Last week I introduced the Shot Quality Project and set the parameters of how the current data is collected and how I was going to improve on it.
The project merges the on-ice understanding from a goaltender’s perspective and a data-driven analysis of the sport. This is step two in the process of analyzing how shot quality effects a goaltender’s save percentage through defensive systems, and whether it is something that will dissipate over large samples.
With only a half season sample of data, you will not find any definitive conclusions yet, but there are enough interesting findings to alter the current paradigm. As I add to the database I plan to investigate coaching systems, compare and contrast goaltenders as well as apply the data to help evaluate other aspects of the game.
The current data ignores all pre-shot movement, so the focus of the SQP is to identify these shots and study the effects of this movement. Let’s start with the largest sample.
A clean shot is when one a goalie can line up while setting depth and angle using minimal lateral movement. NHL goaltenders face between 80 and 90 percent of their shots under such conditions.
Example: When faced with a clean look, goaltenders can set depth and angle maintaining a strong balance and controlling the rebound, giving them a high success rate even when the shot originates from the high-scoring slot area. A defence that can force opponents into such shots will help its goaltender maintain a high save percentage. Breakaways are included because the goaltender has the ability to adjust while maintaining visual contact with the puck.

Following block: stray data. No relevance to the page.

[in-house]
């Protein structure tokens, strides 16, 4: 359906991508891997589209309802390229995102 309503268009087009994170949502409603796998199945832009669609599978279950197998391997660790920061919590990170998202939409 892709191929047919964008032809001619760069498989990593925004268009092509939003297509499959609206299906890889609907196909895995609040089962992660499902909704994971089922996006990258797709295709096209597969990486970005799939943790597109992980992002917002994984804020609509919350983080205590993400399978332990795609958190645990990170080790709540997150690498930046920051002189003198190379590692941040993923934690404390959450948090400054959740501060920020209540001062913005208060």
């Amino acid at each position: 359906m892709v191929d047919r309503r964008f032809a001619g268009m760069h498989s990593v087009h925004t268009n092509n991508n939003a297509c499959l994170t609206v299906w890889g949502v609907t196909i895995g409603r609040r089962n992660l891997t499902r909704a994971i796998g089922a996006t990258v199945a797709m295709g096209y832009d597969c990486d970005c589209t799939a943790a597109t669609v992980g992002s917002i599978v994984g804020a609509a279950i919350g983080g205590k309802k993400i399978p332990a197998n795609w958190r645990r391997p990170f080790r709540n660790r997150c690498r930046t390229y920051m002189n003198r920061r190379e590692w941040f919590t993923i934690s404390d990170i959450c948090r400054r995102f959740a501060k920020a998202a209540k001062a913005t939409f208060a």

Comparing performance: I found a level of consistency among the goaltenders I researched in regards to performance in the clean category. After 28,398 shots, the average clean save-percentage was .951 and the fluctuation was fairly light. Above I charted the results of each individual goaltender and the difference between the best and worst result was 38 goals per 1,000 shots. A significant number, but one that represents the widest gap possible based only on the outliers in the study.
Heat Charts: Looking at this data, it would be pretty simple to hypothesize that the more clean shots a goaltender faces the higher the save percentage. When you remove all the pre-shot movement the heat charts indicate that even shots faced from the highest scoring areas yield a higher save percentage, if the goaltender can set and prepare for the shot. That’s not surprising.
But by focusing on just the shot type and not the location, it became quite clear that scoring success in the NHL was predicated on movement and deception. If you remove these elements even the worst goaltender in the league begins to look like Dominik Hasek.